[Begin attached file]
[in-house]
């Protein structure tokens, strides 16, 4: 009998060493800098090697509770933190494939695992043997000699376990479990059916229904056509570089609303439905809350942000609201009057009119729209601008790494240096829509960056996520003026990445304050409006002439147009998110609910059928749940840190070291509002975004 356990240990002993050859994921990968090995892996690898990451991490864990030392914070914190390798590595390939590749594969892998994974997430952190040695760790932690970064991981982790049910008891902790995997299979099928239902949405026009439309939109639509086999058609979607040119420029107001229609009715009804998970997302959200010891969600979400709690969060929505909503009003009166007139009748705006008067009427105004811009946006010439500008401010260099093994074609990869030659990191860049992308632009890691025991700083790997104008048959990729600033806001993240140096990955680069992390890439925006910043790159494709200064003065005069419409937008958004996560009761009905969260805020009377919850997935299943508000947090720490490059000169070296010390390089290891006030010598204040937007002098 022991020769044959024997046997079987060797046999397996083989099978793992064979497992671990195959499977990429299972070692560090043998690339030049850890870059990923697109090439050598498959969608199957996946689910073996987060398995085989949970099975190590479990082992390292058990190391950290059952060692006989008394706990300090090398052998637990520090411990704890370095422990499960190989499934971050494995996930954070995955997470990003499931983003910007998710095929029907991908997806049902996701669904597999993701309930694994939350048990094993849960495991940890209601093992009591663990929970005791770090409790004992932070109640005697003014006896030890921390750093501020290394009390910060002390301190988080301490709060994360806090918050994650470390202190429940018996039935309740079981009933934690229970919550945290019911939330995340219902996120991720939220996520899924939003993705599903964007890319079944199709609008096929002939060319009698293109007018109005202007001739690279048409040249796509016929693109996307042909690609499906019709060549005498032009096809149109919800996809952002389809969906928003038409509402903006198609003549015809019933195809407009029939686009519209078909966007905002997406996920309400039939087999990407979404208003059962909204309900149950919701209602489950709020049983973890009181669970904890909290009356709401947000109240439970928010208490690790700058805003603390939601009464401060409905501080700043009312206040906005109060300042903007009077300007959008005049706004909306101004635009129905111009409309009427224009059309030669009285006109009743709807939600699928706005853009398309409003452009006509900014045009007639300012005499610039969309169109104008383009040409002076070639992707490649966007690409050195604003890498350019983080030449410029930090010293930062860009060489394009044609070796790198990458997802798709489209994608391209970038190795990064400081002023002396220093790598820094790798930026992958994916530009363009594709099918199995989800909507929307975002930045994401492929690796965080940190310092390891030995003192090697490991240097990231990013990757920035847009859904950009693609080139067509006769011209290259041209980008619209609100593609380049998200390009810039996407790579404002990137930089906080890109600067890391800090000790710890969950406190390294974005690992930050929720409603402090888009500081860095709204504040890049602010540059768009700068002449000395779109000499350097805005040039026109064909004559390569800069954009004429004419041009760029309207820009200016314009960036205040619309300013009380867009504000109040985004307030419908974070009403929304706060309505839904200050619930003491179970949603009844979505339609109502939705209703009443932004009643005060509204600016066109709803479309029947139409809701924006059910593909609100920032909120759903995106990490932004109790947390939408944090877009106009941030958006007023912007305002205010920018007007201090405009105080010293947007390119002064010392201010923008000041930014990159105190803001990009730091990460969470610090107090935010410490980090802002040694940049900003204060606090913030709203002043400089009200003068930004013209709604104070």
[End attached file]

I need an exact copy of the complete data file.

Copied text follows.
[in-house]
């Protein structure tokens, strides 16, 4: 009998060493800098090697509770933190494939695992043997000699376990479990059916229904056509570089609303439905809350942000609201009057009119729209601008790494240096829509960056996520003026990445304050409006002439147009998110609910059928749940840190070291509002975004 356990240990002993050859994921990968090995892996690898990451991490864990030392914070914190390798590595390939590749594969892998994974997430952190040695760790932690970064991981982790049910008891902790995997299979099928239902949405026009439309939109639509086999058609979607040119420029107001229609009715009804998970997302959200010891969600979400709690969060929505909503009003009166007139009748705006008067009427105004811009946006010439500008401010260099093994074609990869030659990191860049992308632009890691025991700083790997104008048959990729600033806001993240140096990955680069992390890439925006910043790159494709200064003065005069419409937008958004996560009761009905969260805020009377919850997935299943508000947090720490490059000169070296010390390089290891006030010598204040937007002098 022991020769044959024997046997079987060797046999397996083989099978793992064979497992671990195959499977990429299972070692560090043998690339030049850890870059990923697109090439050598498959969608199957996946689910073996987060398995085989949970099975190590479990082992390292058990190391950290059952060692006989008394706990300090090398052998637990520090411990704890370095422990499960190989499934971050494995996930954070995955997470990003499931983003910007998710095929029907991908997806049902996701669904597999993701309930694994939350048990094993849960495991940890209601093992009591663990929970005791770090409790004992932070109640005697003014006896030890921390750093501020290394009390910060002390301190988080301490709060994360806090918050994650470390202190429940018996039935309740079981009933934690229970919550945290019911939330995340219902996120991720939220996520899924939003993705599903964007890319079944199709609008096929002939060319009698293109007018109005202007001739690279048409040249796509016929693109996307042909690609499906019709060549005498032009096809149109919800996809952002389809969906928003038409509402903006198609003549015809019933195809407009029939686009519209078909966007905002997406996920309400039939087999990407979404208003059962909204309900149950919701209602489950709020049983973890009181669970904890909290009356709401947000109240439970928010208490690790700058805003603390939601009464401060409905501080700043009312206040906005109060300042903007009077300007959008005049706004909306101004635009129905111009409309009427224009059309030669009285006109009743709807939600699928706005853009398309409003452009006509900014045009007639300012005499610039969309169109104008383009040409002076070639992707490649966007690409050195604003890498350019983080030449410029930090010293930062860009060489394009044609070796790198990458997802798709489209994608391209970038190795990064400081002023002396220093790598820094790798930026992958994916530009363009594709099918199995989800909507929307975002930045994401492929690796965080940190310092390891030995003192090697490991240097990231990013990757920035847009859904950009693609080139067509006769011209290259041209980008619209609100593609380049998200390009810039996407790579404002990137930089906080890109600067890391800090000790710890969950406190390294974005690992930050929720409603402090888009500081860095709204504040890049602010540059768009700068002449000395779109000499350097805005040039026109064909004559390569800069954009004429004419041009760029309207820009200016314009960036205040619309300013009380867009504000109040985004307030419908974070009403929304706060309505839904200050619930003491179970949603009844979505339609109502939705209703009443932004009643005060509204600016066109709803479309029947139409809701924006059910593909609100920032909120759903995106990490932004109790947390939408944090877009106009941030958006007023912007305002205010920018007007201090405009105080010293947007390119002064010392201010923008000041930014990159105190803001990009730091990460969470610090107090935010410490980090802002040694940049900003204060606090913030709203002043400089009200003068930004013209709604104070």